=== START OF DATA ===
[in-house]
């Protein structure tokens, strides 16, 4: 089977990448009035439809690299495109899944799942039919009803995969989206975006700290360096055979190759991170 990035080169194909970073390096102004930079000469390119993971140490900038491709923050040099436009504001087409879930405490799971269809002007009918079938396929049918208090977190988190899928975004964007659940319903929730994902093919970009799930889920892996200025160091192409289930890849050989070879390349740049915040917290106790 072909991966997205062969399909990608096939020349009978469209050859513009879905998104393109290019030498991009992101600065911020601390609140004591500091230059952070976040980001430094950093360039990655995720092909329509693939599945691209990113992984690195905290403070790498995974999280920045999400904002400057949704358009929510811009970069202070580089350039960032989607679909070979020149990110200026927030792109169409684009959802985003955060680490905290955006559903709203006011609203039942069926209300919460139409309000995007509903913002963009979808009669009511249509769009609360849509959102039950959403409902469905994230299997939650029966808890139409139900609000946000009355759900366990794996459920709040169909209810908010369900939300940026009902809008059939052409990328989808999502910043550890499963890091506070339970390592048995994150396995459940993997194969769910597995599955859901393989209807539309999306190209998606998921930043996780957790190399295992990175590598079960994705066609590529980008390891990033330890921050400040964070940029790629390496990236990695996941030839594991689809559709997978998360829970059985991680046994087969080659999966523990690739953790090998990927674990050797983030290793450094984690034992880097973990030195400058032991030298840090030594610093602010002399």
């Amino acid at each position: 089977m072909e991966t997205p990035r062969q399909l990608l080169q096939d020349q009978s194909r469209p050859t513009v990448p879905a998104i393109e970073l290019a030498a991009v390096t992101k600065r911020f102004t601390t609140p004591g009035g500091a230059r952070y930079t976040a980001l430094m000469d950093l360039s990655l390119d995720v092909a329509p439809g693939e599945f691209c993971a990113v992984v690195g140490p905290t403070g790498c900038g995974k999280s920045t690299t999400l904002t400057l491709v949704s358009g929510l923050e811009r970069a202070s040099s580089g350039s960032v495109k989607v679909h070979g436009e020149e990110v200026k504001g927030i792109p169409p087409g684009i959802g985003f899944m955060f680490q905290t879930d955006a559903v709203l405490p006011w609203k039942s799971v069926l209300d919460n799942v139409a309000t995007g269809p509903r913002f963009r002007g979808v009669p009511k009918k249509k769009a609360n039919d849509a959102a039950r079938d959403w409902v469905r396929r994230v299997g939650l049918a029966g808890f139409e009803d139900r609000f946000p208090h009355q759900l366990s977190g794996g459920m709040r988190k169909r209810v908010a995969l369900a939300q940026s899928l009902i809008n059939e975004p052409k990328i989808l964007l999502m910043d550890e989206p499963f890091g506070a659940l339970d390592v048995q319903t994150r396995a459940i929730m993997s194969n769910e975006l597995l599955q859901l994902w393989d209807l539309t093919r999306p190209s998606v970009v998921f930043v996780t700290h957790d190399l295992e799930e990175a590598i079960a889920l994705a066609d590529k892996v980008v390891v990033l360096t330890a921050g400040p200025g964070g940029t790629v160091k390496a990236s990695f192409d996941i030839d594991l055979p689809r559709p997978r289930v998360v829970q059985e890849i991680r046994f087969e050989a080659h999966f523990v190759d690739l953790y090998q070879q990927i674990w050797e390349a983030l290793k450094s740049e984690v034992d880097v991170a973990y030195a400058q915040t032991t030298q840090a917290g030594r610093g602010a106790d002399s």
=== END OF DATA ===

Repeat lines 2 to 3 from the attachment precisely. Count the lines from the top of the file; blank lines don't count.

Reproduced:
């Protein structure tokens, strides 16, 4: 089977990448009035439809690299495109899944799942039919009803995969989206975006700290360096055979190759991170 990035080169194909970073390096102004930079000469390119993971140490900038491709923050040099436009504001087409879930405490799971269809002007009918079938396929049918208090977190988190899928975004964007659940319903929730994902093919970009799930889920892996200025160091192409289930890849050989070879390349740049915040917290106790 072909991966997205062969399909990608096939020349009978469209050859513009879905998104393109290019030498991009992101600065911020601390609140004591500091230059952070976040980001430094950093360039990655995720092909329509693939599945691209990113992984690195905290403070790498995974999280920045999400904002400057949704358009929510811009970069202070580089350039960032989607679909070979020149990110200026927030792109169409684009959802985003955060680490905290955006559903709203006011609203039942069926209300919460139409309000995007509903913002963009979808009669009511249509769009609360849509959102039950959403409902469905994230299997939650029966808890139409139900609000946000009355759900366990794996459920709040169909209810908010369900939300940026009902809008059939052409990328989808999502910043550890499963890091506070339970390592048995994150396995459940993997194969769910597995599955859901393989209807539309999306190209998606998921930043996780957790190399295992990175590598079960994705066609590529980008390891990033330890921050400040964070940029790629390496990236990695996941030839594991689809559709997978998360829970059985991680046994087969080659999966523990690739953790090998990927674990050797983030290793450094984690034992880097973990030195400058032991030298840090030594610093602010002399």
């Amino acid at each position: 089977m072909e991966t997205p990035r062969q399909l990608l080169q096939d020349q009978s194909r469209p050859t513009v990448p879905a998104i393109e970073l290019a030498a991009v390096t992101k600065r911020f102004t601390t609140p004591g009035g500091a230059r952070y930079t976040a980001l430094m000469d950093l360039s990655l390119d995720v092909a329509p439809g693939e599945f691209c993971a990113v992984v690195g140490p905290t403070g790498c900038g995974k999280s920045t690299t999400l904002t400057l491709v949704s358009g929510l923050e811009r970069a202070s040099s580089g350039s960032v495109k989607v679909h070979g436009e020149e990110v200026k504001g927030i792109p169409p087409g684009i959802g985003f899944m955060f680490q905290t879930d955006a559903v709203l405490p006011w609203k039942s799971v069926l209300d919460n799942v139409a309000t995007g269809p509903r913002f963009r002007g979808v009669p009511k009918k249509k769009a609360n039919d849509a959102a039950r079938d959403w409902v469905r396929r994230v299997g939650l049918a029966g808890f139409e009803d139900r609000f946000p208090h009355q759900l366990s977190g794996g459920m709040r988190k169909r209810v908010a995969l369900a939300q940026s899928l009902i809008n059939e975004p052409k990328i989808l964007l999502m910043d550890e989206p499963f890091g506070a659940l339970d390592v048995q319903t994150r396995a459940i929730m993997s194969n769910e975006l597995l599955q859901l994902w393989d209807l539309t093919r999306p190209s998606v970009v998921f930043v996780t700290h957790d190399l295992e799930e990175a590598i079960a889920l994705a066609d590529k892996v980008v390891v990033l360096t330890a921050g400040p200025g964070g940029t790629v160091k390496a990236s990695f192409d996941i030839d594991l055979p689809r559709p997978r289930v998360v829970q059985e890849i991680r046994f087969e050989a080659h999966f523990v190759d690739l953790y090998q070879q990927i674990w050797e390349a983030l290793k450094s740049e984690v034992d880097v991170a973990y030195a400058q915040t032991t030298q840090a917290g030594r610093g602010a106790d002399s």